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Why Is My Windows Xp Boot Up Sequence Hijacked?



I'm writing letter not to bash Roxio. Their three year or so old version of Cineplayer MP3/DVD Decoder pack has lived in

my aged Vaio laptop (built in 1999), and, barring the occasional video stutter, I summed up it's performance the least objectional in comparison to the level of stuttering of its competition, at the time. It wasn't until my HD crashed did I stumble into this demented spiral of installation gotcha's, incessant pop-up activation madness, and a Window's start up hijacking that'll make an extortion bent Mafioso smile.


Starting from the original XP SP1 disc , a low-level disk format into partion 1, on up to the installation of the latest SP3 upgrades there was no problems hardwise, no problems with Windows. It booted fine to the Windows splashscreen after several reboots. So now I run this Cineplayer MP3/DVD Combo Decoder Pack I bought online through Office Max's e-retail division sometime back in 2005. This is the very Cineplayer download I installed back in '05 that I saved onto a CD-ROM for just this occasion.

Now this is a fresh XP Home install with upgrades to SP3, no other software was installed whatsoever. You would think things would go without a hitch. Wrong!


Making sure I had an online connection. I tried the install, and at the activation code step I was denied an install, simple as that. The message stated that 'there was already an activation code in use.' Of course there was one, duh, it's mine! So after alternative attempts at other possible ways to get a re-download somewhere, I had given up. It seems record keeping was not up to today's standard we all expect. You'ld think they kept our names on a database somewhere for those of us who had faith in the product and purchased the e-retail version. Think again.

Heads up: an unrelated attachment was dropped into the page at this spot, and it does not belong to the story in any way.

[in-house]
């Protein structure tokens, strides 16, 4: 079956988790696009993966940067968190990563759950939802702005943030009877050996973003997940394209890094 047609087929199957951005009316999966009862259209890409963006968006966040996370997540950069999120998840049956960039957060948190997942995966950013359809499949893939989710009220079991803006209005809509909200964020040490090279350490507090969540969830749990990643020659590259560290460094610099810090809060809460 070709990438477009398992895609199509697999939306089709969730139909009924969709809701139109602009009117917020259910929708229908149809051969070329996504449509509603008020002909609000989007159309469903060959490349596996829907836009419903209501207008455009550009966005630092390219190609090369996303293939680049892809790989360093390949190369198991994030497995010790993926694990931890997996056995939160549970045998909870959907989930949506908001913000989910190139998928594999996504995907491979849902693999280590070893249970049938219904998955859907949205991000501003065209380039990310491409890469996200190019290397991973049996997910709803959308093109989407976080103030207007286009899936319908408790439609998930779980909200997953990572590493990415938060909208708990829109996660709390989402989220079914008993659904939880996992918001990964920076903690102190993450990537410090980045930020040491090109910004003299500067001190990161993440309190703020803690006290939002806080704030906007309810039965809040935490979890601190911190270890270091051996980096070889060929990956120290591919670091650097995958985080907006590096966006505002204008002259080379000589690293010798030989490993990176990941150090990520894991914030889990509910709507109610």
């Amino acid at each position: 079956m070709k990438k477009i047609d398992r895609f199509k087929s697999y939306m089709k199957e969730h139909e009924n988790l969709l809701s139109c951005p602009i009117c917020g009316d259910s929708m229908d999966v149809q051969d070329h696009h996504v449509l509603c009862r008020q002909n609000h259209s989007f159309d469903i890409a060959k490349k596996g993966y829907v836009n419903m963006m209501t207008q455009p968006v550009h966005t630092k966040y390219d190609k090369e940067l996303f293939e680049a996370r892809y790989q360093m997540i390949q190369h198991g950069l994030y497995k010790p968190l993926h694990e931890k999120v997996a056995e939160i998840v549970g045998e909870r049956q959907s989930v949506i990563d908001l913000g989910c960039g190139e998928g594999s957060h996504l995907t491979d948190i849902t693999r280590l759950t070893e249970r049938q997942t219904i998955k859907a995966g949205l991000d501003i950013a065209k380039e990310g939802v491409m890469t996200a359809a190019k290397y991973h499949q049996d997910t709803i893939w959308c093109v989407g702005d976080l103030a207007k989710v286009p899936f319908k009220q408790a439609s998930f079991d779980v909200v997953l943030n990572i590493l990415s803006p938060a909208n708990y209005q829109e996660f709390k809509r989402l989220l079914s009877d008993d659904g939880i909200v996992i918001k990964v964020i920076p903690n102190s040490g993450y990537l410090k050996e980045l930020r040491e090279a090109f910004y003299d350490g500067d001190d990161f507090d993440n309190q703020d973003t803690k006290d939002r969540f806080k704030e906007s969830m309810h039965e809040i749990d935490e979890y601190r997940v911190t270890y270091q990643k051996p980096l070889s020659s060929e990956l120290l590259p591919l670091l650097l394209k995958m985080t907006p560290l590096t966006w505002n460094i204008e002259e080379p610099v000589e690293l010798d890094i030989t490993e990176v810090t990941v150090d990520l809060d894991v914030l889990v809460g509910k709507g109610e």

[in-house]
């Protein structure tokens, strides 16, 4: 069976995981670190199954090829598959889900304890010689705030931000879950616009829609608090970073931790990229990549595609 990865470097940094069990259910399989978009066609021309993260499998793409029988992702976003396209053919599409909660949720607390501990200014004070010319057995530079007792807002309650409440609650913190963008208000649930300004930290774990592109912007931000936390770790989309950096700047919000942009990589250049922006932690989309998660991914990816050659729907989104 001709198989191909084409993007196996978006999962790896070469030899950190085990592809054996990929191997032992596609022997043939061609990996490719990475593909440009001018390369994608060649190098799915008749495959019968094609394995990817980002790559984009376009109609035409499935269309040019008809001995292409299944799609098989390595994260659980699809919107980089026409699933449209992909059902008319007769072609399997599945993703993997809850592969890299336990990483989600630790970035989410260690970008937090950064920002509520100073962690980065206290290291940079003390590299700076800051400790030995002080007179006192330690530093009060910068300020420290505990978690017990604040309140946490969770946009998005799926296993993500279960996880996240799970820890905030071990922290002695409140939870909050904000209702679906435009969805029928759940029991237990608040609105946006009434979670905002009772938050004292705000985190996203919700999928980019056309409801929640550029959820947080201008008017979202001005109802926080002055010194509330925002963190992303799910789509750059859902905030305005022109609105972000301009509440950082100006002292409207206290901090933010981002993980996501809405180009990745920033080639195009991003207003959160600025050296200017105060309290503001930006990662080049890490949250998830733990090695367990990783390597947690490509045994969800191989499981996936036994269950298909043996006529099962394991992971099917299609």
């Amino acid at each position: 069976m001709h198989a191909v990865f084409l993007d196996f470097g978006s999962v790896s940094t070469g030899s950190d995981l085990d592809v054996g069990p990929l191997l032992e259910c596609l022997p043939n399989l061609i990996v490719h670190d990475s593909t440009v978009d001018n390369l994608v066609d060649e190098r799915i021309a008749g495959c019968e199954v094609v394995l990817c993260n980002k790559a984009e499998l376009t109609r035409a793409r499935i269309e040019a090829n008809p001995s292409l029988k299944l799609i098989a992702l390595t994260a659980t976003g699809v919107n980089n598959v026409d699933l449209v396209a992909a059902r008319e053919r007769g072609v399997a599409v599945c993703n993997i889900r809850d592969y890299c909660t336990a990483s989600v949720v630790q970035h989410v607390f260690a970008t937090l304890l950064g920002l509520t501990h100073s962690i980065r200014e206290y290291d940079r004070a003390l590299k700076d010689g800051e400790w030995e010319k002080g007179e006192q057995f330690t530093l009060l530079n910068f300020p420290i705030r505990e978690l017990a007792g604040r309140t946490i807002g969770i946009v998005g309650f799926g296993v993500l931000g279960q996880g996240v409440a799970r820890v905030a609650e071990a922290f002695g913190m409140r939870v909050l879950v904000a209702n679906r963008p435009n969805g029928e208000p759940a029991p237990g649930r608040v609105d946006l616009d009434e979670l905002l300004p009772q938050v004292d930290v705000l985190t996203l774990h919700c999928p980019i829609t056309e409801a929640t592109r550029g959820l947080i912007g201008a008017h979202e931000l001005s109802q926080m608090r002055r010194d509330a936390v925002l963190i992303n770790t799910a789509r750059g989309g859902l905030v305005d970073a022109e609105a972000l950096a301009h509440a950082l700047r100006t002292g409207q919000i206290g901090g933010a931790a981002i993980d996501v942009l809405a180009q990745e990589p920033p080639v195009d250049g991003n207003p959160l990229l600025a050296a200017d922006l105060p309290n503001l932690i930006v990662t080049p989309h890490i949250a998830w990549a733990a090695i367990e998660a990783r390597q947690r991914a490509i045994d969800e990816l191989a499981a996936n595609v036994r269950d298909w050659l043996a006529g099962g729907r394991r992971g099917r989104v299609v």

That was the good news. The bad news, for me, was that now the Cineplayer installer started intervening with other programs! Despite hitting EXIT from this install, it kept popping back up as the top window stealing window focus. When I click EXIT I meant it! If the installation program denied me my re-installation, don't hijack my computer! Is that fair enough! This installer wouldn't even allow other task processes like updating a browser window to complete it's own refresh without this annoying pop-up hijacking focus. Even worse still,-oh, it gets much, much worser, too-, I was unable to reboot to Windows XP!, It gets to the Window's Logo with the psychedelic animated bar, and then the screen goes black and stays black except for a responive cursor that had nothing but a black screen with nothing to click on. F8 from a reboot brings up the usual choices, But whether is SAFE MODE, or the rest of the diagnostic choices, it ends up going to that black screen. Sometimes SAFE MODE is spelled out in text boardering the black screen, but no command line prompt is ever pbresented. This all smacks of Hostageware! I even tried to get the Recovery console from an F8. It then asked me for a password? I never set a password, but it didn't matter. It didn't accept any I typed in, including Administrator.


What all this means folks is that somehow this piracy protection policy meant to do good had turned into a pumpkin I wouldn't allow me to go back to doing my own business, even if the CinePlayer installer failed or you exited. Now this could be a compatiblity error with Service Pack 3 upgrades. Who knows? So, now I had no way to get the keyboard to input my commands on all of the diagnostic options available from an F8. I was at the point now where I had to cry uncle. Are you all following along? It gets better.


So I popped in the XP install disk and booted the CD. Now, the XP installer detected a corrupted main partition and ask me if I would like to have it repaired. Of course I clicked yes and there I waited. After a long wait, the repair completed and the laptop rebooted. Guess what was waiting for me after the Windows XP splashscreen? Black screen with cursor.

I'm guessing now that the Master Boot Record was being overwritten by Cineplayer installer for as long as it exists in your hard drive and it seems, either intentionally or by blunder, programmed to hijack your PC if you didn't purchase the Decoder Pack.


In the end I went with a fresh Windows install to be done with it. I've gotten my repair ticket in the pipeline with Roxio and I'll have to see what they have to say. Whether I continue to be a customer in the future will depend on their answer.